No21 [Cooking] Tonkatsu












Tonkatsu (Pork cutlet)

When tonkatsu met curry ‘pork katsu curry’ was born.
What you may not realise is the significance of tonkatsu alone as a dish. There are many hundreds of specialist restaurants in Japan dedicated to serving nothing but tonkatsu.
The secret of its crispiness lies in the 3 layers of coating; egg, flour and special Japanese breadcrumbs called ‘panko’ are carefully applied before the meat is deep-fried. The coating becomes incredibly crispy while the pork remains juicy and succulent. Loin and fillet are typically used for their tenderness, but pork shoulder is also favoured for the taste.

Serves 2
– 2 pork fillets or loins
– salt and pepper to season
– 60g plain flour
– 1 egg
– 100g Yutaka panko (breadcrumbs)
– vegetable oil

Tonkatsu sauce
– 2tsp ketchup
– 2tsp worcester sauce
– 1tsp oyster sauce

How to prepare:
1. Make tonkatsu sauce by placing all od the sauce ingredients in a small bowl, then mix well and put aside. Make 4-5 cut marks across the pork and beat it with tenderizer (or beat wirh back of knife) to soften the meat. Season with salt and pepper.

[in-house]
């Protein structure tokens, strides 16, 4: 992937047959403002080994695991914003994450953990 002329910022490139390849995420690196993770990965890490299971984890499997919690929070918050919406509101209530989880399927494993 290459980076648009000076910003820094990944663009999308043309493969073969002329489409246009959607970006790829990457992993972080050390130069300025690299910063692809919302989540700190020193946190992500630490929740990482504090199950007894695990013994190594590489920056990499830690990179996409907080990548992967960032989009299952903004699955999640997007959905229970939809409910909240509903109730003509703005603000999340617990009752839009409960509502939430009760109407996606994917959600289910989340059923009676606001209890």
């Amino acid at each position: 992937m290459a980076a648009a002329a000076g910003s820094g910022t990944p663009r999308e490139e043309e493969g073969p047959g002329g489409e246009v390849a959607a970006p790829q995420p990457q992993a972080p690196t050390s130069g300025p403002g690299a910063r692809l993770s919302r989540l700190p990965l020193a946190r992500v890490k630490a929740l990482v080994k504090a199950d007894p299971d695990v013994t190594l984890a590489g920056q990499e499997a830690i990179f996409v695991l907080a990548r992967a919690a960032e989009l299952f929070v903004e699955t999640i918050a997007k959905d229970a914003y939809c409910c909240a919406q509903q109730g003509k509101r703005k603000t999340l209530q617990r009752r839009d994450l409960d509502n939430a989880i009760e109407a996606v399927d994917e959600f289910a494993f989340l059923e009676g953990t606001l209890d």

2. Coat the chops with flour so they are covered evenly on both sides. Dip the chops into beaten egg.
3. Coat the chops with breadcrumbs. Press with the hands to ensure even coating on both sides.
4. Heat at least 2cm of oil in a frying pan to about 175°C. To check the oil is hot enough drop a couple of breadcrumbs into the oil, if they bubble and float to the top then you are ready to fry. Fry one chop at a time to avoid sudden lowering of the temperature, turning it over only when it floats to the top. When the chop is crispy and golden brown, take it out of the oil and place it on kitchen paper to drain excess. Cut the pork into bite sized pieces and serve immediately with tonkatsu sauce.